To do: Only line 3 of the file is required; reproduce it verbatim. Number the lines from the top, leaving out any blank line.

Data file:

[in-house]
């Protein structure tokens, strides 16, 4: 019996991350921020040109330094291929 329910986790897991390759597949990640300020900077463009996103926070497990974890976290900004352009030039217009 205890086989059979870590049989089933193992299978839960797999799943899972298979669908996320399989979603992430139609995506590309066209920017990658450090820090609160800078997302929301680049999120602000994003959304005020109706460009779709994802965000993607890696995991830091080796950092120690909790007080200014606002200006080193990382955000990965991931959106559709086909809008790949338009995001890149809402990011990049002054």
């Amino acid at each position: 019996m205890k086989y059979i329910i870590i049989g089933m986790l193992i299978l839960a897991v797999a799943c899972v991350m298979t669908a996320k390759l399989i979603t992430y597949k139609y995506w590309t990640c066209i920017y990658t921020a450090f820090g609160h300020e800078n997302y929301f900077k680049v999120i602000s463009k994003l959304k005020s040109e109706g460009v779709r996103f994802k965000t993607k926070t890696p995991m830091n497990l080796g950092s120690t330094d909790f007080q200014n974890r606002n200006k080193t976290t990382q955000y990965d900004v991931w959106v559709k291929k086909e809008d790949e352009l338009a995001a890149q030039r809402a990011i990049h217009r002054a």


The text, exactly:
């Amino acid at each position: 019996m205890k086989y059979i329910i870590i049989g089933m986790l193992i299978l839960a897991v797999a799943c899972v991350m298979t669908a996320k390759l399989i979603t992430y597949k139609y995506w590309t990640c066209i920017y990658t921020a450090f820090g609160h300020e800078n997302y929301f900077k680049v999120i602000s463009k994003l959304k005020s040109e109706g460009v779709r996103f994802k965000t993607k926070t890696p995991m830091n497990l080796g950092s120690t330094d909790f007080q200014n974890r606002n200006k080193t976290t990382q955000y990965d900004v991931w959106v559709k291929k086909e809008d790949e352009l338009a995001a890149q030039r809402a990011i990049h217009r002054a």